What Took Def Leppard So Long?

(Gibson) Hard to believe, but more than three decades have passed since Def Leppard launched their career with their debut album back in 1980. Coming of age during that decade, the group subsequently released two albums Pyromania and Hysteria that remain essential touchstones for any fan of classic pop-metal. Overcoming harrowing adversity drummer Rick Allen had an arm amputated in 1984; guitarist Steve Clark died in 1991 the band has since solidified a career built on impeccable songcraft and a spectacular live show.

Mirror Ball: Live and More, the group's latest album, documents Def Leppard's power as a live band officially for the very first time. Spread across the two-disc set is all the familiar fare, plus three newly recorded studio tracks that prove the group's songwriting mojo remains fully intact. As has been the case for 20 years, the tandem force of guitarists Vivian Campbell and Phil Collen propel the action forward. Prior to embarking on the current Def Leppard tour, Campbell and Collen shared their thoughts about their influences, their different styles and the future of Def Leppard.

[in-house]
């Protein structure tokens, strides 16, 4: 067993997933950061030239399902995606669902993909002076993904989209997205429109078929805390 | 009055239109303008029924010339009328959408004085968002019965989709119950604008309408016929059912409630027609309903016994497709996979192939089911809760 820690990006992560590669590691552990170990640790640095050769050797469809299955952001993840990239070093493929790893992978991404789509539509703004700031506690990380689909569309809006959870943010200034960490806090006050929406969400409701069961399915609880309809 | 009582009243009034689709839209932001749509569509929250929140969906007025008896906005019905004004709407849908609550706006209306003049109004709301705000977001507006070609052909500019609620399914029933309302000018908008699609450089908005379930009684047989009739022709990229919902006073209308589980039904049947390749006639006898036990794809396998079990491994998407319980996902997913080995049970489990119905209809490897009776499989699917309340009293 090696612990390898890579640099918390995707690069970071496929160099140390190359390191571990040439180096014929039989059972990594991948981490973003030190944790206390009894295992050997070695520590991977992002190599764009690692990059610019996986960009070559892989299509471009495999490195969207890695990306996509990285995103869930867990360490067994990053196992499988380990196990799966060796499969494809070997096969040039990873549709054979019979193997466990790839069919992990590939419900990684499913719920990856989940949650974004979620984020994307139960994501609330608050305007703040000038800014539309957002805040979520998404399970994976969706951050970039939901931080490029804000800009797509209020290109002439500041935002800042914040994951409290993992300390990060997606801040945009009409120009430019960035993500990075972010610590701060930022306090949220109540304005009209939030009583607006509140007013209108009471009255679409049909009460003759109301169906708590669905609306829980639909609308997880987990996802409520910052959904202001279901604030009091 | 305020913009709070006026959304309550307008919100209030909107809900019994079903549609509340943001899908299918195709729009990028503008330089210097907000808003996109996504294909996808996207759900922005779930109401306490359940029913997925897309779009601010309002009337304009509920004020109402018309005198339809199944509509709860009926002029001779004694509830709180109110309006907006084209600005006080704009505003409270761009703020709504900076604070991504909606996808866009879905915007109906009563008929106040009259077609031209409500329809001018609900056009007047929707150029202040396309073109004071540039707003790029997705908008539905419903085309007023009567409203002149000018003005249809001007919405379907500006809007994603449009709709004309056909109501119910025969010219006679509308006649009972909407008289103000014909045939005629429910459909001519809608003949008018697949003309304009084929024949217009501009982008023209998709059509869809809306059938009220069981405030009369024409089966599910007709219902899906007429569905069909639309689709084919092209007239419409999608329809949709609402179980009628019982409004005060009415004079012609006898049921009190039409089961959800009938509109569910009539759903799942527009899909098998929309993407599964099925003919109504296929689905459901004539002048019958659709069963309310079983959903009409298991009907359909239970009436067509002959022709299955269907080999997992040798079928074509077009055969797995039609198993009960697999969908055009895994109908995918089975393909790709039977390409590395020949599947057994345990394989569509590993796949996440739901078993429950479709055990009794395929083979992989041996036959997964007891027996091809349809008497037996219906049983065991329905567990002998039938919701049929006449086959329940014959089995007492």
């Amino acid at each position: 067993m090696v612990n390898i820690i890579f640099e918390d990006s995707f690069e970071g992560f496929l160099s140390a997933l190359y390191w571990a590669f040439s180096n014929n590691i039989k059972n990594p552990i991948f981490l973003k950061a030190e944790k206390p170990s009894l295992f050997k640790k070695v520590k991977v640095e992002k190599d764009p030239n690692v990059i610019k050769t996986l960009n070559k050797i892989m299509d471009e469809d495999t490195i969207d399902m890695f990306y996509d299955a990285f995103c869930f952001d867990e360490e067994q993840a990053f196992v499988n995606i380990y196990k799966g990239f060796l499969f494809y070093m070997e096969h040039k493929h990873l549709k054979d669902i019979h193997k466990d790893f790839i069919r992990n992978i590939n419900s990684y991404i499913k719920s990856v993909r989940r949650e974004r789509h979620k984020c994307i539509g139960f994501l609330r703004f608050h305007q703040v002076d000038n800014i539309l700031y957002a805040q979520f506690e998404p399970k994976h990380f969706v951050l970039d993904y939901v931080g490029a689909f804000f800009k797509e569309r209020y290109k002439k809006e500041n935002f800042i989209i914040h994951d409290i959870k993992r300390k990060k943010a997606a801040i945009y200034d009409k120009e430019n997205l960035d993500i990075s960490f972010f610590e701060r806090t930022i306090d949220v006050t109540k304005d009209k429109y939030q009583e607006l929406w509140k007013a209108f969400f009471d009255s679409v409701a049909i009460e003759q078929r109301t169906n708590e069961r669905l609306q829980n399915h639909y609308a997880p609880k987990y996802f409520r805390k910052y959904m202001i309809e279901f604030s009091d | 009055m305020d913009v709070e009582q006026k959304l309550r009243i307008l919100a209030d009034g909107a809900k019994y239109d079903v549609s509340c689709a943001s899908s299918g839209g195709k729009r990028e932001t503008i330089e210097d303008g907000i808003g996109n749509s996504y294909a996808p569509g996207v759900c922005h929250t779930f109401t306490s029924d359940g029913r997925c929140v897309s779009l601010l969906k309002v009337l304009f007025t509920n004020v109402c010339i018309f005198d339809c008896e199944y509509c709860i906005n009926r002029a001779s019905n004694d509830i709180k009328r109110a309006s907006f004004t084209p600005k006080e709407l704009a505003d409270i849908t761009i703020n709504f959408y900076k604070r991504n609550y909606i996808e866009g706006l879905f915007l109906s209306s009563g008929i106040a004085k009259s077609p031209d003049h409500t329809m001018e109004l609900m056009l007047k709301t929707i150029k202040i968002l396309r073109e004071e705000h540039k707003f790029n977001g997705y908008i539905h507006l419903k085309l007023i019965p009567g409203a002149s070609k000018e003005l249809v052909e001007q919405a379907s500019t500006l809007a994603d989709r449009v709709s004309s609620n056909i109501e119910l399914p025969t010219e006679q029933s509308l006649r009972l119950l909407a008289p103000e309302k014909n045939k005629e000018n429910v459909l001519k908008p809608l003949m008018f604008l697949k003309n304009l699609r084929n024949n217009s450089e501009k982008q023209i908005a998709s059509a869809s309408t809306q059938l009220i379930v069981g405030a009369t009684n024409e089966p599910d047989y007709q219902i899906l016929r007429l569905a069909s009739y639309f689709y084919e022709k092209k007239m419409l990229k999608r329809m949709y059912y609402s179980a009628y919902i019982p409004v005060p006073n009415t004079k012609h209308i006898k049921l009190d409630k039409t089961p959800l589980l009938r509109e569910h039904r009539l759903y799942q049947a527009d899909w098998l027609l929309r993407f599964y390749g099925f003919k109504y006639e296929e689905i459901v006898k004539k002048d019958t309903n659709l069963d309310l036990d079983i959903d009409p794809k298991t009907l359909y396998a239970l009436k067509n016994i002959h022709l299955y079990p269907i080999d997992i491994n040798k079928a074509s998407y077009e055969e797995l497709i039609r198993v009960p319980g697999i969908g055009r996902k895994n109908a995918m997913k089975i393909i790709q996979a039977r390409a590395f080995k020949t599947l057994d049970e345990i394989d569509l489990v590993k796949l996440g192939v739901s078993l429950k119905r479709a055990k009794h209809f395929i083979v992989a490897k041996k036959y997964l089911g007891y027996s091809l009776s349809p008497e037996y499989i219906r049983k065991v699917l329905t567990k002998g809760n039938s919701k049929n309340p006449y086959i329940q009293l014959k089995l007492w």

Why has it taken so long for Def Leppard to release an official live album? CAMPBELL: The focus has always been on creating new music, during my tenure with the band. That's always been the goal. The other thing is, it's always taken a minimum of one year, in the past, to write and record a new studio album. After that, there's a promotion cycle and then a touring cycle. For those reasons a live album was never considered. But several years ago, we decided to start archiving live material, with the idea of perhaps releasing a live album. We amassed all this material, and our sound engineer, Ronan McHugh who's also our studio engineer made note of which songs were especially good. In the end, he and Joe went through that wealth of material and cherry-picked the best performances. Read the full interview here

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